Right now, it is anyone’s game among the 84 competitors still out on the racetrack in the 23rd edition of the Mini Transat EuroChef.
Competitors are lining themselves up as best they can in anticipation of a long band of calm conditions sprawled right across the racetrack as they attempt to make for the West Indies.
Big gaps that have opened out in the fleet’s north-south and east-west divide. The gaps have continued to increase since yesterday and will likely continue to do so over the coming days.
The reason for this is a small stationary low-pressure system lying in the middle of the Atlantic with, to its south, a band of calm conditions stretching out across over 100 miles. To avoid it, the sailors will have no other choice than to go around it, which will force them to head down to at least 20° North, which is around 150 miles north of the latitude of the Cape Verde archipelago. From there, they’ll be able to start driving westwards, an option which will finally take them much closer to the West Indies.
In the meantime, they’re trying to find the best possible compromise to gain southing whilst gradually clawing back ground in the right direction, a very fine balance which is far from easy to nail. Right now, the competitors furthest south are enjoying a slight advantage in terms of speed, but all in all, across every stage of the fleet, the competitors are powering along at an average speed of between 7.5 and 11.5 knots.
More pressure to the south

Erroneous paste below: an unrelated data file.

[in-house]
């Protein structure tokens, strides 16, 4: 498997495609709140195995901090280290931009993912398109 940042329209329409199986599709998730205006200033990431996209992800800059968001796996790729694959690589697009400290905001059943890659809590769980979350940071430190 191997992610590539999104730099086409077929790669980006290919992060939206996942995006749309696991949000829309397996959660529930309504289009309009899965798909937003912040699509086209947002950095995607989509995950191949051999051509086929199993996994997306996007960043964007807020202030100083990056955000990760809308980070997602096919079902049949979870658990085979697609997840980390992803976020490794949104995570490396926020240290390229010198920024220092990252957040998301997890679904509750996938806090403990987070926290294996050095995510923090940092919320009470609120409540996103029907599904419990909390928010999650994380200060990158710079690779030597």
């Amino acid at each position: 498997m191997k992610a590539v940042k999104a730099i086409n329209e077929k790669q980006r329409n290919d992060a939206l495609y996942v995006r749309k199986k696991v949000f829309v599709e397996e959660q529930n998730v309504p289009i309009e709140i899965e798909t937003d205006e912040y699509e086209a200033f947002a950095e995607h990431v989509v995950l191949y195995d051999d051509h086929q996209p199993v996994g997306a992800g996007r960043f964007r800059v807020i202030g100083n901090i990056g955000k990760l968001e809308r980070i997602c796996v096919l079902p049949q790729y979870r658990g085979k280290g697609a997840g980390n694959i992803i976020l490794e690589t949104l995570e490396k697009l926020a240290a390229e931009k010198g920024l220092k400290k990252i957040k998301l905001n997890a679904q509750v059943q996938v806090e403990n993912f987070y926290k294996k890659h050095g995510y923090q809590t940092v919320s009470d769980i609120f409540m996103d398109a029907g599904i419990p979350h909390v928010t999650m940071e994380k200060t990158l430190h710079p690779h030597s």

Among the prototypes, François Champion (950 – Porsche Taycan) is leading the way thanks to being positioned further over to the west than his direct rivals, which gives him the edge on the leader board. He is however making three knots less speed than the little group comprising Tanguy Bouroullec (969 – Tollec MP/Pogo), Sébastien Pebelier (787 – Décosail), Fabio Muzzolini (945 – Tartine sans Beurre) and Pierre Le Roy (1019 – TeamWork), who are sailing within sight of one another 70 miles further south and posting double-figure speeds.
The speed differentials are less striking among the production boats, a category in which Cécile Andrieu (893 – Groupe Adré) overtook Brieuc Lebec (914 – Velodrade) to take the top spot at midday this Monday. The former is hurtling along at an average speed of 8.3 knots, which is the exact same speed as her rivals 100 miles further south, Loïc Blin (871 – Technique Voile – Les Entrepreneurs du Golfe, Giovanni Mengucci (1000 – Alpha Lyre), Giammarco Sardi (992 – Antistene), Miguel Rondon (1006 – Kristina II) and Valentin Foucher (990 – Mini Chorus – CARE BTP).
Gambling on a vein of breeze to the north
So, who has the edge? We should get some kind of answer in 24 to 36 hours’ time. However, we’ll have to wait a little longer to find out whether those on a southern option or those on a direct course will score most points. Elsewhere, close to the great circle route, Australian Christiaan Durrant (1015 – Little Rippa) as well as Victor Eonnet (525 – Fondation Arthritis – Amiens Naturellement) and Antoine Bos (825 – Rhino) are a little less rapid than the rest of the chasing pack, but they are continuing to make headway at an average speed of over 5 knots.
The name of the game for them is to tick off as many miles as possible now, because in four or five days they’ll invariably begin to stumble in the calm conditions. Their mission before that point will be to try to hunt down a narrow vein of breeze in which they can continue to weave their way along towards the West Indies without stalling too much and, ideally, reap the benefits of a much more direct trajectory.
For the live map, see: https://minitransat.geovoile.com/2021/tracker/